As a hockey fan who’s grown disenchanted with the Pittsburgh Penguins’ erratic team defense—particularly during the playoffs—I’ve often wished the Pens could figure a way to implant a Michel Therrien chip into Dan Bylsma’s noggin. Then the black and gold would have the best of both worlds—an upbeat, popular coach who could instill in his troops a sense of defensive structure and accountability.
Of course, such a surgical procedure doesn’t exist (or isn’t covered under major medical plans). So Penguins GM Ray Shero did the next best thing. On August 9 he hired an assistant coach who boasts an established pedigree in the finer points of defensive hockey.
To say Jacques Martin has an impressive resume is an understatement. Not only has the 59-year-old native of St. Pascal, Ontario, served as a head coach for four NHL clubs (St. Louis, Ottawa, Florida, and Montreal), but he’s racked up an impressive 613 regular-season victories and a .551 points percentage to boot.
While it’s unclear whether Martin will work the bench during games with Bylsma and fellow assistants Tony Granato and Todd Reirden or perhaps serve as a spotter from the press box, there’s little doubt about why he was brought in.
“Two years ago, we didn’t like what happened with our team and how we played defense and what happened to us in playoffs against Philadelphia,” Bylsma told Nick Veronica of the Pittsburgh Post-Gazette. “So we always looked to get better in certain areas. We’ve been looking and wanted to add another assistant coach to our team for a number of years. But it wasn’t just any person, it wasn’t just any coach.”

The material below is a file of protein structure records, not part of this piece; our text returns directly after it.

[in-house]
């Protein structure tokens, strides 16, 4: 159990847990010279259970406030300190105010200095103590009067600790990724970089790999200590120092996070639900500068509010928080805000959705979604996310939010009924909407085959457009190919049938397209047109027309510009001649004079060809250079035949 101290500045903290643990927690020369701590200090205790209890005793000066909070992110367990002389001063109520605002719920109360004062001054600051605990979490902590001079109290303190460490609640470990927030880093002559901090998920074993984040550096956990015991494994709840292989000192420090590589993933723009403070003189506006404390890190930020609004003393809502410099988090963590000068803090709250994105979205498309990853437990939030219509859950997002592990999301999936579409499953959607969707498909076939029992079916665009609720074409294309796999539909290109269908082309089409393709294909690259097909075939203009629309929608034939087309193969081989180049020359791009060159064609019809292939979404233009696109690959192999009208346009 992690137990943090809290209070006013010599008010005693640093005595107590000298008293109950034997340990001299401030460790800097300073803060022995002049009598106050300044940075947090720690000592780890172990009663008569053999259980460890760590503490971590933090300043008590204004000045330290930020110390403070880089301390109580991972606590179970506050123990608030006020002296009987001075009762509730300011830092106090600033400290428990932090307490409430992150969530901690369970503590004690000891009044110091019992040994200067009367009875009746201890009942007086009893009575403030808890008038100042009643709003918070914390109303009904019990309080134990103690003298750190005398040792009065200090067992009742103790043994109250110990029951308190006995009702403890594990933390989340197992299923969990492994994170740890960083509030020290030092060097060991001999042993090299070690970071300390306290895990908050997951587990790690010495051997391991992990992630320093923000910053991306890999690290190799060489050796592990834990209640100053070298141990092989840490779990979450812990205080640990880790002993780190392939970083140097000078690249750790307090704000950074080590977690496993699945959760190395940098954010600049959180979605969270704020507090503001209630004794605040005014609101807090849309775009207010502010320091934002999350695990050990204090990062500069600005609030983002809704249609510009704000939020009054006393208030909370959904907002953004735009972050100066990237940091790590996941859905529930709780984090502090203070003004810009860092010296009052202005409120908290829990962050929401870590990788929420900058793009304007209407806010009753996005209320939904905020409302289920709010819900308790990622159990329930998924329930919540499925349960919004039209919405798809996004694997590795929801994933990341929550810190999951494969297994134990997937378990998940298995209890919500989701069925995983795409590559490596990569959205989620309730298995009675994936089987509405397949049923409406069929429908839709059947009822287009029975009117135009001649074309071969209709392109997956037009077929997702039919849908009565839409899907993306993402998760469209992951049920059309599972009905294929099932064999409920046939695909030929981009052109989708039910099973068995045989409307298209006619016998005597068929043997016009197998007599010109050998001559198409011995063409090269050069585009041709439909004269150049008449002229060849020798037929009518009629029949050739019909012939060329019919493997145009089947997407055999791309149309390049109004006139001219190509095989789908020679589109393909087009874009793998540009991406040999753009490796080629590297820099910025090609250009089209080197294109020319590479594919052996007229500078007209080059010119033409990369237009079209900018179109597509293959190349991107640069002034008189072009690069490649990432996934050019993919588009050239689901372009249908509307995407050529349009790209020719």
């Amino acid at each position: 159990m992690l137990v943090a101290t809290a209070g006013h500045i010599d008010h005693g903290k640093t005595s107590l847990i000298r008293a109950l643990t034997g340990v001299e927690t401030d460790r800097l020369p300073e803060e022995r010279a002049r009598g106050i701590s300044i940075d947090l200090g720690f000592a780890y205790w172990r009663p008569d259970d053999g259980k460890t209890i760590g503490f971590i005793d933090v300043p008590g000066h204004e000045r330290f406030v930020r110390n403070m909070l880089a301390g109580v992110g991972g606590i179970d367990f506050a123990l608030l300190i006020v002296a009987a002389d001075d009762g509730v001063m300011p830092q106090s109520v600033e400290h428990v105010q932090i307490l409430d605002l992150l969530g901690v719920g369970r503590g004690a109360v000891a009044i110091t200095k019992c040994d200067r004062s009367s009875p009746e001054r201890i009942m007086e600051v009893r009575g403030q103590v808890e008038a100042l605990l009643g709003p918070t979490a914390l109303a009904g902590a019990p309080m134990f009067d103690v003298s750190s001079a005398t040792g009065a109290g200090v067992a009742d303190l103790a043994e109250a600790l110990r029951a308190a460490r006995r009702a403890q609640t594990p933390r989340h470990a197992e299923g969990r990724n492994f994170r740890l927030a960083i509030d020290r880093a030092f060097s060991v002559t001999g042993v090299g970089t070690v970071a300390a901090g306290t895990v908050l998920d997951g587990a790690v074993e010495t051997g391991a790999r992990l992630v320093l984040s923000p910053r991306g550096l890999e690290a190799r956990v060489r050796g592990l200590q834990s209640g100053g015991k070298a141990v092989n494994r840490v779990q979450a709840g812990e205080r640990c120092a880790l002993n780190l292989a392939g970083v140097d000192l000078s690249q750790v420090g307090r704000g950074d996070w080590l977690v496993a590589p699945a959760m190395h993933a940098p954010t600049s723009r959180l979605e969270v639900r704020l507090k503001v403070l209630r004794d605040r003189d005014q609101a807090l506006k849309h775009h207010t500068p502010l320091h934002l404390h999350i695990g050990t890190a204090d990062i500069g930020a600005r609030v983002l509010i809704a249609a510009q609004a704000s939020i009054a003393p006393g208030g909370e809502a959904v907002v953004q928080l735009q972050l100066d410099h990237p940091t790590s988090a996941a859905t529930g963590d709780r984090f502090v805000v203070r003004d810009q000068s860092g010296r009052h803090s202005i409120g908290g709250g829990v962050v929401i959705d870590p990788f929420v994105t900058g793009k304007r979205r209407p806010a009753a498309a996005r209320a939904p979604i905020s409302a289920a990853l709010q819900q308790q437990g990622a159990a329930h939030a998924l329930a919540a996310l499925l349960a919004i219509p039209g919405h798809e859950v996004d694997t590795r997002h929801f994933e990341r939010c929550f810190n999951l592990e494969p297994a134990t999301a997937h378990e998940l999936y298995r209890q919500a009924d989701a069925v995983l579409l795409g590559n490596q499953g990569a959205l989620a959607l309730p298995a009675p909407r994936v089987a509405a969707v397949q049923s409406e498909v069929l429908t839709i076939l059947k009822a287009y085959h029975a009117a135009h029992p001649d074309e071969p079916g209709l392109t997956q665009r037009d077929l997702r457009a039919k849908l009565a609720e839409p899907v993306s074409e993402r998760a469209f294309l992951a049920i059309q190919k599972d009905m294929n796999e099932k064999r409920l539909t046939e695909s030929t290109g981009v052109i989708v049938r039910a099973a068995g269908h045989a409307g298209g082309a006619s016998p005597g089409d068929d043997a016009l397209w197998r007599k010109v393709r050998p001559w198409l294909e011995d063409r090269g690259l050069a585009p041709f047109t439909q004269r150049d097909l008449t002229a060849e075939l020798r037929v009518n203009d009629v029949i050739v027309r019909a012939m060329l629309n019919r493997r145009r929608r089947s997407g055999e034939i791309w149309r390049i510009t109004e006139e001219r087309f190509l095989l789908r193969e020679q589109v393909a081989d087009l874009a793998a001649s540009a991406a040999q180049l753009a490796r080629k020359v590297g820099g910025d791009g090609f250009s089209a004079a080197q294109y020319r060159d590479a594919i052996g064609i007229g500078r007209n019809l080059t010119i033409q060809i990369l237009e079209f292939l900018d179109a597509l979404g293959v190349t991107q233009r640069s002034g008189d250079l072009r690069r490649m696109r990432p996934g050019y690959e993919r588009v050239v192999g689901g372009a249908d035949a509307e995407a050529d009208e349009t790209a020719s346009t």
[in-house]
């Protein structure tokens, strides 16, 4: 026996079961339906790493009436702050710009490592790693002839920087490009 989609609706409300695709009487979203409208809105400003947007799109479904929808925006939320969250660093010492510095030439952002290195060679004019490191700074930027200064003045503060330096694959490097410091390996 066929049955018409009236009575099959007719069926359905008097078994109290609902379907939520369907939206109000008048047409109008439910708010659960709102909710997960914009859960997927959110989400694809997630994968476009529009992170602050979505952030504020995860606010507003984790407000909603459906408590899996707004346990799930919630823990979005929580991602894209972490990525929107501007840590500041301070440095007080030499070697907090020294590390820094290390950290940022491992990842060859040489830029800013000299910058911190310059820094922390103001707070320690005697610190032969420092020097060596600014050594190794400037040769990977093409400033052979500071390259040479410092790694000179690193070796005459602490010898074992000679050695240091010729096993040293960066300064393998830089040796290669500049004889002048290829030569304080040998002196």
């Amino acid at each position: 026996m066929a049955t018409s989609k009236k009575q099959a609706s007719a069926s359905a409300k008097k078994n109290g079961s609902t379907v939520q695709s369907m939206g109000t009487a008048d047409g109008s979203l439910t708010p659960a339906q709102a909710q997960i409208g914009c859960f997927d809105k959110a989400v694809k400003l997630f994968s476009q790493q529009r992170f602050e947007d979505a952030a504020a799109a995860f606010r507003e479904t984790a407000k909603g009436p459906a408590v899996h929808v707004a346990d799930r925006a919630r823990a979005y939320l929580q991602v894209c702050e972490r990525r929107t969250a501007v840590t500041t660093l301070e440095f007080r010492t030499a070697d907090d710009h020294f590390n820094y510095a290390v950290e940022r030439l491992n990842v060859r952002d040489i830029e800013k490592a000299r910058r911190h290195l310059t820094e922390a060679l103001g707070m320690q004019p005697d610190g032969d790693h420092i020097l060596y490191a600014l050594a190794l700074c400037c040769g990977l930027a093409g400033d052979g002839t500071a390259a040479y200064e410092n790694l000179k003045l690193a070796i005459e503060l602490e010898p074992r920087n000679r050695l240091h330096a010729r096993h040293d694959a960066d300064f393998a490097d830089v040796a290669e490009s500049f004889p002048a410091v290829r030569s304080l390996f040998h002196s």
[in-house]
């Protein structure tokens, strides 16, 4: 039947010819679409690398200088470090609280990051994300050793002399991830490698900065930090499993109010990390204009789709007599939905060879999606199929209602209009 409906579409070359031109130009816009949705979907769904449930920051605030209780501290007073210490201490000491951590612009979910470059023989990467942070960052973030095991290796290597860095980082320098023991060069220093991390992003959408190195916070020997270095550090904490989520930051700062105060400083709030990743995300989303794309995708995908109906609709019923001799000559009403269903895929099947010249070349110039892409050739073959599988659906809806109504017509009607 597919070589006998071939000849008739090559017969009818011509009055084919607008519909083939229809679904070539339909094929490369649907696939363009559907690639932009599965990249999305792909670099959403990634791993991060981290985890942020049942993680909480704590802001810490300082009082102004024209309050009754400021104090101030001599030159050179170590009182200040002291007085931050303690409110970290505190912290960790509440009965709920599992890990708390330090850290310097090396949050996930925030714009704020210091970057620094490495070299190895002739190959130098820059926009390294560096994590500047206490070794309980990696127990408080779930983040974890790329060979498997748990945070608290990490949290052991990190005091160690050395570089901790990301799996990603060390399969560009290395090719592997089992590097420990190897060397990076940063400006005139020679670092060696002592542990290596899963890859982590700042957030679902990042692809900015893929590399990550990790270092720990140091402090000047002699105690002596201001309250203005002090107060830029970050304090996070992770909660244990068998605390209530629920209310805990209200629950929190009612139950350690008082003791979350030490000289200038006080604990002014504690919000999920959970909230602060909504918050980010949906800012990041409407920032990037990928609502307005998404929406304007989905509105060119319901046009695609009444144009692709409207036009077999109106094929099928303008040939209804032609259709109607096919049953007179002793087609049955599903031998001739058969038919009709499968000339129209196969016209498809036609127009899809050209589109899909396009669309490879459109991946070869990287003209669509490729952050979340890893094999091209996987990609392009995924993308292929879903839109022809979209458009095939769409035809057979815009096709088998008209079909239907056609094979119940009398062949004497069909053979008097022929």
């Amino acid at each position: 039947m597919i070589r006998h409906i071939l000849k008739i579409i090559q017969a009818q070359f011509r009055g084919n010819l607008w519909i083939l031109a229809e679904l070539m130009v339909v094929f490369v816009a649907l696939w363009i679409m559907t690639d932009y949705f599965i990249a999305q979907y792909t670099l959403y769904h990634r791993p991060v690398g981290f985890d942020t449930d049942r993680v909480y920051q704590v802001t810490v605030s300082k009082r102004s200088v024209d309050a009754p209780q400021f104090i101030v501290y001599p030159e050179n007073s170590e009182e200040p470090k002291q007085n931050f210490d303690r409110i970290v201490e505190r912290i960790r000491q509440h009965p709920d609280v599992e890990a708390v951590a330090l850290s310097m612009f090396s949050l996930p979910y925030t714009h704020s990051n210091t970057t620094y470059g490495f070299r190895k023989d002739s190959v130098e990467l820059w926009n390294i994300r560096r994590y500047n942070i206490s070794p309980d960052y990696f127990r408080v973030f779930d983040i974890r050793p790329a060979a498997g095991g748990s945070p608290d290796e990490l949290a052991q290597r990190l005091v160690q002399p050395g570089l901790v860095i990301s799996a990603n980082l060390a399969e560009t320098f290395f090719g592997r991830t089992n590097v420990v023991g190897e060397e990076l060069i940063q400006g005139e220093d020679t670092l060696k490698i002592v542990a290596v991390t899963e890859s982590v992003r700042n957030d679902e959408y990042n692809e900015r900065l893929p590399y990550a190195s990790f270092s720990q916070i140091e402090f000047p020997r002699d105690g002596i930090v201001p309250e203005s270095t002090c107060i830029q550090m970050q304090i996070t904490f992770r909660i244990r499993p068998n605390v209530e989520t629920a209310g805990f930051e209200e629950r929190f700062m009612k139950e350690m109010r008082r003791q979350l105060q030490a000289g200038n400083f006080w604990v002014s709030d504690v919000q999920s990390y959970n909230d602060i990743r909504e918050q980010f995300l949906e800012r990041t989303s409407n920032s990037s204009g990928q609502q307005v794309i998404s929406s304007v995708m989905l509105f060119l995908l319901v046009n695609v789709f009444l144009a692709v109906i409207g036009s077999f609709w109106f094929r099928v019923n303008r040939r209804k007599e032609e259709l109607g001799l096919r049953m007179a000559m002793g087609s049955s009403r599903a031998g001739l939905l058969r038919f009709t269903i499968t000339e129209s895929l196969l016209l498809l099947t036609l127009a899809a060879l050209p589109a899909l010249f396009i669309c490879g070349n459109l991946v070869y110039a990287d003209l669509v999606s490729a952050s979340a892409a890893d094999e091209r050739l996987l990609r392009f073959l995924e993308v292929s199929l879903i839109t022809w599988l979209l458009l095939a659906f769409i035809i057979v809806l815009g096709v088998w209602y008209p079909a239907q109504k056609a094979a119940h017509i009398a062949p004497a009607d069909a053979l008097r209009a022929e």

As the Penguins know all too well, Martin-coached teams have enjoyed a reputation for defensive excellence. During the 2010 Eastern Conference Semifinals the former Jack Adams Award winner utilized a lane-clogging 1-2-2 scheme to lead the Canadiens to a stunning upset over the defending Cup champs.
Does this mean the Pens will instantly be transformed from offensive powerhouse into “New Jersey on the Mon?” Hardly. But Shero and Co. hope Martin’s teaching and input will promote a healthier balance between the team’s offensive and defensive play (a hallmark of the ’09 Cup champs). His seasoned eye may help with the development of promising young defensemen such as Robert Bortuzzo and Simon Despres as well.
“It’s such an exciting opportunity to come to Pittsburgh and work with Dan, Tony, and Todd,” Martin said. “The expectations are always high for the Penguins, but I look forward to the challenge and to helping Dan and his staff in any way possible.”